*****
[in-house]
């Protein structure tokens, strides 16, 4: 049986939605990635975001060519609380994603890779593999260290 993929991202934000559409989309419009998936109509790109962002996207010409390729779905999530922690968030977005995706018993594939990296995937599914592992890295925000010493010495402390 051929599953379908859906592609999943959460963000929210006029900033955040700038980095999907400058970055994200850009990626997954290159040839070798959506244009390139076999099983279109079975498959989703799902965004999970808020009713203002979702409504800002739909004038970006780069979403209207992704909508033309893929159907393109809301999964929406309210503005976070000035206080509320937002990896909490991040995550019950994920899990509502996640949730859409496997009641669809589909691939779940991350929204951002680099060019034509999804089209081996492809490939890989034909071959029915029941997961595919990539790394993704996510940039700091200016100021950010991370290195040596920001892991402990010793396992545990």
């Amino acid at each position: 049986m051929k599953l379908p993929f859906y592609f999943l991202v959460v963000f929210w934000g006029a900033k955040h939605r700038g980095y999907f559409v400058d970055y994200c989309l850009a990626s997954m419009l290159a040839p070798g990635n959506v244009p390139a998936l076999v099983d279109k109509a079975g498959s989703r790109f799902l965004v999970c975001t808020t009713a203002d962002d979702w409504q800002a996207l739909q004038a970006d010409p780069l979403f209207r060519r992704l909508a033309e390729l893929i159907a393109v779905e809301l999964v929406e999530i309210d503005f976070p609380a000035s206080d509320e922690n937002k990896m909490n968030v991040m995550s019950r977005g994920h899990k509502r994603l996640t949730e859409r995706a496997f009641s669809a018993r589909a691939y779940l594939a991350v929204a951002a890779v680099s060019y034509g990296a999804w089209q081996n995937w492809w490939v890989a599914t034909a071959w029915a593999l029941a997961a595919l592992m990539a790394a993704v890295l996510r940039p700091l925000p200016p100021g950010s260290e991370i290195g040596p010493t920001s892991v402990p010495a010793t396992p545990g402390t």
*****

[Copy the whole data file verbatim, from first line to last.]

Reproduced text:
[in-house]
């Protein structure tokens, strides 16, 4: 049986939605990635975001060519609380994603890779593999260290 993929991202934000559409989309419009998936109509790109962002996207010409390729779905999530922690968030977005995706018993594939990296995937599914592992890295925000010493010495402390 051929599953379908859906592609999943959460963000929210006029900033955040700038980095999907400058970055994200850009990626997954290159040839070798959506244009390139076999099983279109079975498959989703799902965004999970808020009713203002979702409504800002739909004038970006780069979403209207992704909508033309893929159907393109809301999964929406309210503005976070000035206080509320937002990896909490991040995550019950994920899990509502996640949730859409496997009641669809589909691939779940991350929204951002680099060019034509999804089209081996492809490939890989034909071959029915029941997961595919990539790394993704996510940039700091200016100021950010991370290195040596920001892991402990010793396992545990």
């Amino acid at each position: 049986m051929k599953l379908p993929f859906y592609f999943l991202v959460v963000f929210w934000g006029a900033k955040h939605r700038g980095y999907f559409v400058d970055y994200c989309l850009a990626s997954m419009l290159a040839p070798g990635n959506v244009p390139a998936l076999v099983d279109k109509a079975g498959s989703r790109f799902l965004v999970c975001t808020t009713a203002d962002d979702w409504q800002a996207l739909q004038a970006d010409p780069l979403f209207r060519r992704l909508a033309e390729l893929i159907a393109v779905e809301l999964v929406e999530i309210d503005f976070p609380a000035s206080d509320e922690n937002k990896m909490n968030v991040m995550s019950r977005g994920h899990k509502r994603l996640t949730e859409r995706a496997f009641s669809a018993r589909a691939y779940l594939a991350v929204a951002a890779v680099s060019y034509g990296a999804w089209q081996n995937w492809w490939v890989a599914t034909a071959w029915a593999l029941a997961a595919l592992m990539a790394a993704v890295l996510r940039p700091l925000p200016p100021g950010s260290e991370i290195g040596p010493t920001s892991v402990p010495a010793t396992p545990g402390t």